Sacroiliac Joint Pain
What is Sacroiliac Joint Pain?
Sacroiliitis is an inflammation of one or both of your sacroiliac joints — situated where your lower spine and pelvis connect. Sacroiliitis can cause pain in your buttocks or lower back, and can extend down one or both legs. Prolonged standing or stair climbing can worsen the pain. Sacroiliitis can be difficult to diagnose, because it can be mistaken for other causes of low back pain. It’s been linked to a group of diseases that cause inflammatory arthritis of the spine.
What Are The Symptoms?
The pain associated with sacroiliitis most commonly occurs in the buttocks and lower back. It can also affect the legs, groin and even the feet.
Sacroiliitis pain can be aggravated by:
- Prolonged standing
- Bearing more weight on one leg than the other
- Stair climbing
- Taking large strides
What Are The Causes?
Causes for sacroiliac joint dysfunction include:
- Traumatic injury. A sudden impact, such as a motor vehicle accident or a fall, can damage your sacroiliac joints.
- Arthritis. Wear-and-tear arthritis (osteoarthritis) can occur in sacroiliac joints, as can ankylosing spondylitis — a type of inflammatory arthritis that affects the spine.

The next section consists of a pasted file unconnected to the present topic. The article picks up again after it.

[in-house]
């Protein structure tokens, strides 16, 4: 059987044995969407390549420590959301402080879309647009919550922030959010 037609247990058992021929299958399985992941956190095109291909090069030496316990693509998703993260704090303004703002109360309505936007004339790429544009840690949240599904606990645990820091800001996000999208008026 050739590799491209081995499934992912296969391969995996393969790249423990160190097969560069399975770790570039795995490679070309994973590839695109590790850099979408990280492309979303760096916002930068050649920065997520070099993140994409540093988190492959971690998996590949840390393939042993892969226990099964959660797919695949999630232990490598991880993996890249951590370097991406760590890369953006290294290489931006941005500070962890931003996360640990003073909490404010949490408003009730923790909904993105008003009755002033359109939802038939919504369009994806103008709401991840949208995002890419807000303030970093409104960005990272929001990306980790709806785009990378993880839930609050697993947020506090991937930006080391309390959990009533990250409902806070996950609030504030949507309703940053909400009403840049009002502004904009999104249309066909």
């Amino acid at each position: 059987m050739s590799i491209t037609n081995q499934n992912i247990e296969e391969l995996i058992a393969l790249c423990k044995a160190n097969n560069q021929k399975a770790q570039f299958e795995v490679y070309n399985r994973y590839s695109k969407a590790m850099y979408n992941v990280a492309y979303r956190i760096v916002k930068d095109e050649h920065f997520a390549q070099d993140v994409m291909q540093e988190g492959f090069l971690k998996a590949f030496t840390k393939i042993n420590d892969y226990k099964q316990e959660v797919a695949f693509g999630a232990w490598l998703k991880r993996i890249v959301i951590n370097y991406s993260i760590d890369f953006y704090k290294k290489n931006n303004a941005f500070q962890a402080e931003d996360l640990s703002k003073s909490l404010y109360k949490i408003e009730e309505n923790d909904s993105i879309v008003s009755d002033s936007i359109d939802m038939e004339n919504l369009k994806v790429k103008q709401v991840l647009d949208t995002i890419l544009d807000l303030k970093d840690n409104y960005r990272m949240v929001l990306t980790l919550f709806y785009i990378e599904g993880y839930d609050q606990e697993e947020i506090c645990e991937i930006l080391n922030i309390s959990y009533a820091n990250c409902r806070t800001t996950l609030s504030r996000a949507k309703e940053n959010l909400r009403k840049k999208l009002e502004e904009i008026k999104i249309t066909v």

- Pregnancy. The sacroiliac joints must loosen and stretch to accommodate childbirth. The added weight and altered gait during pregnancy can cause additional stress on these joints and can lead to abnormal wear.
- Infection. In rare cases, the sacroiliac joint can become infected.
What Are The Treatments?
Treatment depends on your signs and symptoms, as well as the cause of your sacroiliitis.
Depending on the cause of your pain, your doctor might recommend:
- Pain relievers. If over-the-counter pain medications don’t provide enough relief, your doctor may prescribe stronger versions of these drugs.
- Muscle relaxants. Medications such as cyclobenzaprine (Amrix, Fexmid) might help reduce the muscle spasms often associated with sacroiliitis.
Your doctor or physical therapist can help you learn range-of-motion and stretching exercises to maintain joint flexibility, and strengthening exercises to make your muscles more stable.
If other methods haven’t relieved your pain, you doctor might suggest:
- Joint injections. Corticosteroids can be injected into the joint to reduce inflammation and pain. You can get only a few joint injections a year because the steroids can weaken your joint’s bones and tendons.
- Radiofrequency denervation. Radiofrequency energy can damage or destroy the nerve tissue causing your pain.
- Electrical stimulation. Implanting an electrical stimulator into the sacrum might help reduce pain caused by sacroiliitis.